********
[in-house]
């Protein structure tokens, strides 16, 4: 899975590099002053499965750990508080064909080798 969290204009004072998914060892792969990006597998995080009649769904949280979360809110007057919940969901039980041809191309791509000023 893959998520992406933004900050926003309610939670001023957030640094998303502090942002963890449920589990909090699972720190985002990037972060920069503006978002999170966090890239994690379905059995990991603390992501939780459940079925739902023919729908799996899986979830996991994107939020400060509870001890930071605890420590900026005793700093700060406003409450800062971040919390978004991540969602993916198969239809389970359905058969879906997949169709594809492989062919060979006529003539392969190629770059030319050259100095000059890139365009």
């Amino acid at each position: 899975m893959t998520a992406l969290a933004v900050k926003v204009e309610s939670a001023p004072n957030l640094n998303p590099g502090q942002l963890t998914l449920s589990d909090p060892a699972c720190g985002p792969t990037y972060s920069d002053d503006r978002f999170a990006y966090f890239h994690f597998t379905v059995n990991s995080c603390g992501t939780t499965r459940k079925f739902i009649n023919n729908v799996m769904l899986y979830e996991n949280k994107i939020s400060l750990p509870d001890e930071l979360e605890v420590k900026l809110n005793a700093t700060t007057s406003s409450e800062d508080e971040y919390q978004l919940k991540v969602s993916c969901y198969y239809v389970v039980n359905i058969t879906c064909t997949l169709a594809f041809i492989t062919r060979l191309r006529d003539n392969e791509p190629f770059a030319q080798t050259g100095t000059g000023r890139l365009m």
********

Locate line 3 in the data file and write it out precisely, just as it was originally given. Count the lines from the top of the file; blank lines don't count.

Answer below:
């Amino acid at each position: 899975m893959t998520a992406l969290a933004v900050k926003v204009e309610s939670a001023p004072n957030l640094n998303p590099g502090q942002l963890t998914l449920s589990d909090p060892a699972c720190g985002p792969t990037y972060s920069d002053d503006r978002f999170a990006y966090f890239h994690f597998t379905v059995n990991s995080c603390g992501t939780t499965r459940k079925f739902i009649n023919n729908v799996m769904l899986y979830e996991n949280k994107i939020s400060l750990p509870d001890e930071l979360e605890v420590k900026l809110n005793a700093t700060t007057s406003s409450e800062d508080e971040y919390q978004l919940k991540v969602s993916c969901y198969y239809v389970v039980n359905i058969t879906c064909t997949l169709a594809f041809i492989t062919r060979l191309r006529d003539n392969e791509p190629f770059a030319q080798t050259g100095t000059g000023r890139l365009m």